Hudson Yards

Tishman Speyer plan to develop mixed-use suggested a net present value of approximately $1 billion and it culminated a process that began in July 2007 with two RFPs seeking the sale of and/or long term leasing of air space and related real property known as Eastern Rail Yard (ERY) and Western Rail Yard (WRY) sections of the Long Island Rail Road.

October 11, 2007, the MTA received proposals from five qualified real estate development firms for both yards.  The Tishman Speyer proposal was recommended to the MTA Board. The primary objective is to produce revenue for MTA’s capital plan.  The terms of the deal will be a 99-year ground lease, severable, with options to purchase severed fee parcels. The net present value of the proposal is $1.004 billion.  The proposal has the following elements:

The Western Rail Yard (WRY): Located at the heart of the Far West Side, the 13-acre the WRY is bordered by West 30th and 33rd streets, between 11th and 12th avenues. The Eastern Rail Yard (ERY) is 13-acres and sits between 10th and 11th avenues from West 30th to 33rd streets. 

The WRY is approximately 6 million square feet.  The City is committing $40 million to the mandated affordable housing site proposed by the MTA is on the southeast corner of 54th Street and 9th  Avenue.  The ERY was re-zoned in January 2005 as part of the City’s Hudson Yards re-zoning, and allows for about 6.3 million square feet of mixed-use development including office, residential, hotel, retail, cultural and parking facilities, and public open space. The zoning controls for the site require approximately seven acres of public open space, including a significant public plaza. Overall the proposal to construct more than 12 million square feet of commercial, residential, retail, cultural and community space and the High Line’s linear open space, will produce 379 units of affordable housing. The project will seek the LEED Gold standard for sustainability.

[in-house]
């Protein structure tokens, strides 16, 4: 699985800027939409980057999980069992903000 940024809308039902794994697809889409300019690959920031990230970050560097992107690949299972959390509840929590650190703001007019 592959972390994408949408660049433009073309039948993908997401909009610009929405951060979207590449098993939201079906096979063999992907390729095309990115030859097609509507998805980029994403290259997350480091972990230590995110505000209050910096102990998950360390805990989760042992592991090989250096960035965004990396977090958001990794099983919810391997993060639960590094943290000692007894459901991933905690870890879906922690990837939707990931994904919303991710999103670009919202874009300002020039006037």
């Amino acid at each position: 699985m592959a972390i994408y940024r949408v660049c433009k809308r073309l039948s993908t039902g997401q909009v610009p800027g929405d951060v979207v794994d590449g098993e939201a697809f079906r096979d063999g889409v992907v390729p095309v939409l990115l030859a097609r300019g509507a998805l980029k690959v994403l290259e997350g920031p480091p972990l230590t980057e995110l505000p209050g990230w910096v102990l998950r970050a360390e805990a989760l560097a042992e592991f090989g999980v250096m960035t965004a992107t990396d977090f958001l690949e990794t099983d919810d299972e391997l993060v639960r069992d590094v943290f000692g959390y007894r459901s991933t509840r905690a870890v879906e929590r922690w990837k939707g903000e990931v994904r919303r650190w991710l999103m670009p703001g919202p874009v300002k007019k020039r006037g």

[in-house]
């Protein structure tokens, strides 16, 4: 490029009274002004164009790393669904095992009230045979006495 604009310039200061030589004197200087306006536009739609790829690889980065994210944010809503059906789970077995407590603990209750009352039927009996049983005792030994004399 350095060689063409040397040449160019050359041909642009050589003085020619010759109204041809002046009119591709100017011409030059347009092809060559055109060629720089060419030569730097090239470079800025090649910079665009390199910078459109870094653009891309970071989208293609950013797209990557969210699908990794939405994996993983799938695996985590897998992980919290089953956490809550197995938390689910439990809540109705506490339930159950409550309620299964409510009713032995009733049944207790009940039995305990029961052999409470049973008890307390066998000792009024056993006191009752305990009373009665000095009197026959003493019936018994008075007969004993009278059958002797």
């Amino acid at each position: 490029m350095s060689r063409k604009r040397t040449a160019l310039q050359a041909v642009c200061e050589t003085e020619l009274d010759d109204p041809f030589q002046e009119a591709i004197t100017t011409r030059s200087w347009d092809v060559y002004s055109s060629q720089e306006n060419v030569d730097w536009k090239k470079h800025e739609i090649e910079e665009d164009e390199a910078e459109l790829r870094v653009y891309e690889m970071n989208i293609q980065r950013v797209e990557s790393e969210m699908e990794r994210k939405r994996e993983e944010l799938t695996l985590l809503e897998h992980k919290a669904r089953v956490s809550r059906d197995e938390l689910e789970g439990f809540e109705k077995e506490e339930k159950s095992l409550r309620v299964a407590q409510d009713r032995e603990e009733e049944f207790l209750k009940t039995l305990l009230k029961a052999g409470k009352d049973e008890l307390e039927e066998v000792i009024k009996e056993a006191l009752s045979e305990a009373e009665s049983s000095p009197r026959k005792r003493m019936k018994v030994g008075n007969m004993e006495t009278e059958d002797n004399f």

The MTA-owned Caemmerer Yard stores Long Island Rail Road ( LIRR ) commuter trains in close proximity to Penn Station, allowing the LIRR to move more than 235,000 commuters through the terminal each day. The construction proposal provide for safe, continuous and uninterrupted LIRR service. The High Line will be rehabilitated and maintained as a linear open space. The proposal removes the spur at the eastern end and replaces a small portion of the curve at 12th Avenue and 30th Street.

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